Researchers have created an algorithm that scans people's private Facebook messages to detect signs of mental health problems. The tool was tested against a group of 223 volunteers who allowed the team to review a year's worth of messages. Its effectiveness was found to be comparable to PHQ-9, a common 10-question survey used to screen for depression.
All of the volunteers in the survey had an official diagnosis from a psychiatric professional. With the knowledge of a definitive date when the diagnosis was made, the researchers were able to make predictions using messages and pictures from before the volunteer knew about their mental illness. Signals like swear words and pictures with more bluish colors were linked to different illnesses.
Such technology comes with obvious privacy implications — data could be misused by employers or insurance companies. Advertisers might target vulnerable people with snake oil products. One cynical way to view the results from the study is that analyzing a year's worth of messages can diagnose depression no better than a 10-question survey, so why risk it?
Predictive health — Experts say, if implemented in a safe manner, such a predictive tool could detect symptoms of mental illness long before a person would typically get a clinical diagnosis, and that could make a big difference in people's lives.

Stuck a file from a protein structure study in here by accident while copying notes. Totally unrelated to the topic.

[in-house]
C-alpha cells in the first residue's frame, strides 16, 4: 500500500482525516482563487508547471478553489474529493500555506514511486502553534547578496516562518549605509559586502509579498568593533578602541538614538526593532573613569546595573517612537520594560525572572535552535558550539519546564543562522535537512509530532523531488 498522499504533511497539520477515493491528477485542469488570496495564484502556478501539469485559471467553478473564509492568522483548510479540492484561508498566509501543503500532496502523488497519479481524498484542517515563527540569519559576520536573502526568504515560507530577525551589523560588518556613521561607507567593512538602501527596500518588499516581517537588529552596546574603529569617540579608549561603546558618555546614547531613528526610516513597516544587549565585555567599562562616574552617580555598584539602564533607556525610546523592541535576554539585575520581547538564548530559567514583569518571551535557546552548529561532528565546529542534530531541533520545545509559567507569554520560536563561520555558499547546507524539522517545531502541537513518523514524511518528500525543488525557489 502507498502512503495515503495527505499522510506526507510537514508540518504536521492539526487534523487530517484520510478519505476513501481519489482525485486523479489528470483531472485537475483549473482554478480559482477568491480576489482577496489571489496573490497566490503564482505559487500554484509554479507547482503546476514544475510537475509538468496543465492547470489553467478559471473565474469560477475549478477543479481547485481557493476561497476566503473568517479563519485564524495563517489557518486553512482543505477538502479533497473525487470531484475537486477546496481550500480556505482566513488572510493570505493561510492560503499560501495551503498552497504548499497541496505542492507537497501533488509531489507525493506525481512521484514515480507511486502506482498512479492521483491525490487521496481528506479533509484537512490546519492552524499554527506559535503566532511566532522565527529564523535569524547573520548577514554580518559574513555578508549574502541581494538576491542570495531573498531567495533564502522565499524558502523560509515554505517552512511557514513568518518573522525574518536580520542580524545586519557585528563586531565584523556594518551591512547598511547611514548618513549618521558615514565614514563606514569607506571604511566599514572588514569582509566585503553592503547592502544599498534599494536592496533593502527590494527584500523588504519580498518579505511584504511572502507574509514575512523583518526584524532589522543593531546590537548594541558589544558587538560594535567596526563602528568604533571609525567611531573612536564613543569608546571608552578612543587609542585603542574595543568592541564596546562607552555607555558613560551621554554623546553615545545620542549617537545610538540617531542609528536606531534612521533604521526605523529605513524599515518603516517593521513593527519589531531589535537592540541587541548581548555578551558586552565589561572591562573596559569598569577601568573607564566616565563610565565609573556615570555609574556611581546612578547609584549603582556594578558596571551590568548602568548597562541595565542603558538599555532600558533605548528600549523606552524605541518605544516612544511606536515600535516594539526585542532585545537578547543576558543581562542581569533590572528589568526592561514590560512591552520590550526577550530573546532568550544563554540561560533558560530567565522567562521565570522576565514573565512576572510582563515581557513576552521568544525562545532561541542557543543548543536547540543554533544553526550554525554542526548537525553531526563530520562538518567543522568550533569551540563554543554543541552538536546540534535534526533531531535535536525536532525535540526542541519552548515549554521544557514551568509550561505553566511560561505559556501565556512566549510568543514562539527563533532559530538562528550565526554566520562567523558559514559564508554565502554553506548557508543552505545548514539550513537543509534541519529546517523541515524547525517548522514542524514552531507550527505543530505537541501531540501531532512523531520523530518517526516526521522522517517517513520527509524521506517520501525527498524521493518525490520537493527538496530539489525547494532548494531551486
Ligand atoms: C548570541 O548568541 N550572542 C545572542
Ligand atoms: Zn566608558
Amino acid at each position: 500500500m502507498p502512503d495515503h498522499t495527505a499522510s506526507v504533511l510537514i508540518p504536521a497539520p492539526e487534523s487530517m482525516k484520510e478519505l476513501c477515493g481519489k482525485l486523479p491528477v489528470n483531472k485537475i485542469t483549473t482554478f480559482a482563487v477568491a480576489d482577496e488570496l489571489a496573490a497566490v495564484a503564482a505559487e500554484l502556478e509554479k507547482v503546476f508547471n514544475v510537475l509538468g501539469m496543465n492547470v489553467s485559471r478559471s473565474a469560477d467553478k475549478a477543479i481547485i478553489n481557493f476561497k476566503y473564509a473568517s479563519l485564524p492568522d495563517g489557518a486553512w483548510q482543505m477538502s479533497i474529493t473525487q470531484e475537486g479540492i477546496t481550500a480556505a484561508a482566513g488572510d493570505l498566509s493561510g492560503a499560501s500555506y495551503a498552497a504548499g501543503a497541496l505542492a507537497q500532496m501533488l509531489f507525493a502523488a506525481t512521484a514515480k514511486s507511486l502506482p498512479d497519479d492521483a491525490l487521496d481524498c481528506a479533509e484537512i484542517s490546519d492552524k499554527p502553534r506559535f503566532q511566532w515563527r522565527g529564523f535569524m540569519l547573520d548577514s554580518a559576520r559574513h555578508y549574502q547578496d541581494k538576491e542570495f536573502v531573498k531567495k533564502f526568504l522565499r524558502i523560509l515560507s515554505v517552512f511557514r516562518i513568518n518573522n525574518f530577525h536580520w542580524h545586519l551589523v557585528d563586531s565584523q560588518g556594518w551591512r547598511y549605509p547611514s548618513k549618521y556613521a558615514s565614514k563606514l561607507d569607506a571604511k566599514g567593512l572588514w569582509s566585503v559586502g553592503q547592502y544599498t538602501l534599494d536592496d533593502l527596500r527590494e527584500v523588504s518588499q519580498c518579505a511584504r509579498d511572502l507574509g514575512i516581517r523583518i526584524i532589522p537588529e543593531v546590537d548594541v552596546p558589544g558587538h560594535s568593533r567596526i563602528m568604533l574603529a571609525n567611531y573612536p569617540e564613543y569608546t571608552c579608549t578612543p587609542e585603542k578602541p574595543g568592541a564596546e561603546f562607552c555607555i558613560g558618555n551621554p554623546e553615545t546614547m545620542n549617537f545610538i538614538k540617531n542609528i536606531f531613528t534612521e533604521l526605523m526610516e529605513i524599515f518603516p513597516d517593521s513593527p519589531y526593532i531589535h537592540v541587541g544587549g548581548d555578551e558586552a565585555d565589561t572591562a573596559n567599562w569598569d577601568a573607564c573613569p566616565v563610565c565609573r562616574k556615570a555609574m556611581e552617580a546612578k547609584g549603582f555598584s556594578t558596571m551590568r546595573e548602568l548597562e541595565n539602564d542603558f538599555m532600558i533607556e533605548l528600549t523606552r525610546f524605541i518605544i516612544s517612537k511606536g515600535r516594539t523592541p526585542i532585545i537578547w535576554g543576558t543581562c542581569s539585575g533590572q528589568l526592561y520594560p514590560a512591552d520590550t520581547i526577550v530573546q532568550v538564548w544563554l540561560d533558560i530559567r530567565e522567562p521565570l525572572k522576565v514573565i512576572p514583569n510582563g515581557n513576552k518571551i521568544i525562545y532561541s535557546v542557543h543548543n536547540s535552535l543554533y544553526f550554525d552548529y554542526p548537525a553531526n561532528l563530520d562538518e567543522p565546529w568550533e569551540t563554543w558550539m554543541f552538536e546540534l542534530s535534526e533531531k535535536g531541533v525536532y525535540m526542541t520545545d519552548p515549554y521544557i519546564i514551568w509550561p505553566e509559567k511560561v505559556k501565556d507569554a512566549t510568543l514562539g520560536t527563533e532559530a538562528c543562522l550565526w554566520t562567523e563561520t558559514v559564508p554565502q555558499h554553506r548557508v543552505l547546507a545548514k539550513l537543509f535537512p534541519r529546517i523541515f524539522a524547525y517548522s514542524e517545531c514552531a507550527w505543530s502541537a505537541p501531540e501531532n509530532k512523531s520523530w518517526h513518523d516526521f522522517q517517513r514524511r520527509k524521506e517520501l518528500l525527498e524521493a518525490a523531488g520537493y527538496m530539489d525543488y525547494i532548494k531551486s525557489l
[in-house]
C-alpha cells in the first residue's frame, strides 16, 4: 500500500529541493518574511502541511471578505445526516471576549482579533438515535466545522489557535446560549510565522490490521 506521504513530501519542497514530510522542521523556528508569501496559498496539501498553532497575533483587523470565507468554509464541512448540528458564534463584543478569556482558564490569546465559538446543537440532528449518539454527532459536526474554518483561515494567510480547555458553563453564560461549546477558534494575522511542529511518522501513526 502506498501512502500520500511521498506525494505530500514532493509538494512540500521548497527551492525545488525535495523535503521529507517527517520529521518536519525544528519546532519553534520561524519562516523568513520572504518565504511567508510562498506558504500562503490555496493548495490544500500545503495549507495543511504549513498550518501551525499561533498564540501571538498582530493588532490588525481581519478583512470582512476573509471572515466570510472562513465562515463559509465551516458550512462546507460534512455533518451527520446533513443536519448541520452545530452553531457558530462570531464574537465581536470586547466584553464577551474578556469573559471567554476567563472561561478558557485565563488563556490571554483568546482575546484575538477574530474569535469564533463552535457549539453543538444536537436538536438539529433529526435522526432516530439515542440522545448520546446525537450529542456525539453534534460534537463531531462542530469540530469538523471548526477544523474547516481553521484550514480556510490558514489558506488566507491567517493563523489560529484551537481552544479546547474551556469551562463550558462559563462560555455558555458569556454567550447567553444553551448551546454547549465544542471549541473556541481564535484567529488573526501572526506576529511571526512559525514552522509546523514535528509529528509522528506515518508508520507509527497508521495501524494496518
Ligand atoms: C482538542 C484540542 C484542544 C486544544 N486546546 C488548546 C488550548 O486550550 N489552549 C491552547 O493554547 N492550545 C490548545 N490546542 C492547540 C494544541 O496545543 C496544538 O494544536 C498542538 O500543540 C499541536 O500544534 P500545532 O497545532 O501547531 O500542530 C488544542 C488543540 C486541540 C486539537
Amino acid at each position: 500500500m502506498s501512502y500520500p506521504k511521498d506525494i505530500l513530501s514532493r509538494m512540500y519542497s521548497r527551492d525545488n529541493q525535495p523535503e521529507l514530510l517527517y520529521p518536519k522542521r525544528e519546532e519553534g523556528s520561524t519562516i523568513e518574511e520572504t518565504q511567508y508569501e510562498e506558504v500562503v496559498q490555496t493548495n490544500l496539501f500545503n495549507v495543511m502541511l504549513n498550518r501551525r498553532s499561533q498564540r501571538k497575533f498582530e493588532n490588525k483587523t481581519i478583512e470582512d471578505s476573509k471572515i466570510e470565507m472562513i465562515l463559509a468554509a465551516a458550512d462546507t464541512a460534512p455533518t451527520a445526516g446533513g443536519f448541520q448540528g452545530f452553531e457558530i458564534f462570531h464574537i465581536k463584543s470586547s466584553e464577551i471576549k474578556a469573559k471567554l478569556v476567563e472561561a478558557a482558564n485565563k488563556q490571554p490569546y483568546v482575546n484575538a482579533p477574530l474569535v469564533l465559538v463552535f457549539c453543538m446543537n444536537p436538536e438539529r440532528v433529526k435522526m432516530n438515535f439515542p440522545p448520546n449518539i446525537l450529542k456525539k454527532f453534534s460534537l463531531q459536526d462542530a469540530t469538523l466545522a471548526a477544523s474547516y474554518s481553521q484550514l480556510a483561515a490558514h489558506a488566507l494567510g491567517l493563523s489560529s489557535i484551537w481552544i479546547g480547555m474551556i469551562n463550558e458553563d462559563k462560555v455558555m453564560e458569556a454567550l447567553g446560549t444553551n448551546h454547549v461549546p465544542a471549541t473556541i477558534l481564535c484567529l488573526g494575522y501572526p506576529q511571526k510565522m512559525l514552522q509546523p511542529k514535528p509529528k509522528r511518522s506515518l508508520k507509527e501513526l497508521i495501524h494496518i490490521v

“If we catch these symptoms much earlier on, there could be other mechanisms to alleviate these concerns that don’t necessarily need a trip to the doctor,” said Munmun de Choudhury, a professor of interactive computing at Georgia Tech, who wasn't involved in the study but who is interested in the subject matter.
The global market for predictive health is a big one because catching health problems before they become serious can make treatment more affordable. Aetna and other healthcare providers have launched wellness programs that offer members a subsidized Apple Watch so long as they promise to take care of their health and meet stipulated activity goals.
Major social media platforms already try and intervene when they detect signs of a mental health crisis. Searching for any term on Facebook that may indicate suicidal risk will trigger the platform to display suicide prevention resources. If the platform's artificial intelligence detects a post that may indicate imminent harm, it is flagged to moderators who can contact law enforcement. In the future, social media users could potentially opt-in to a plugin that warns them when they may be at risk of mental illness.
Holistic measurement — The researchers involved in creating the new algorithm don't believe it will ever replace traditional care. The real hope is that someday this type of mental health prediction could be used as just one data source in a larger toolkit. Since social media provides a continuous record of a person's thoughts (or those of regular users at least), it could complement the infrequent, hour-long interviews that clinicians might have with a patient and help them monitor progress through a long-term treatment program. These types of uses would be beneficial if people trust trust that their data won't be abused.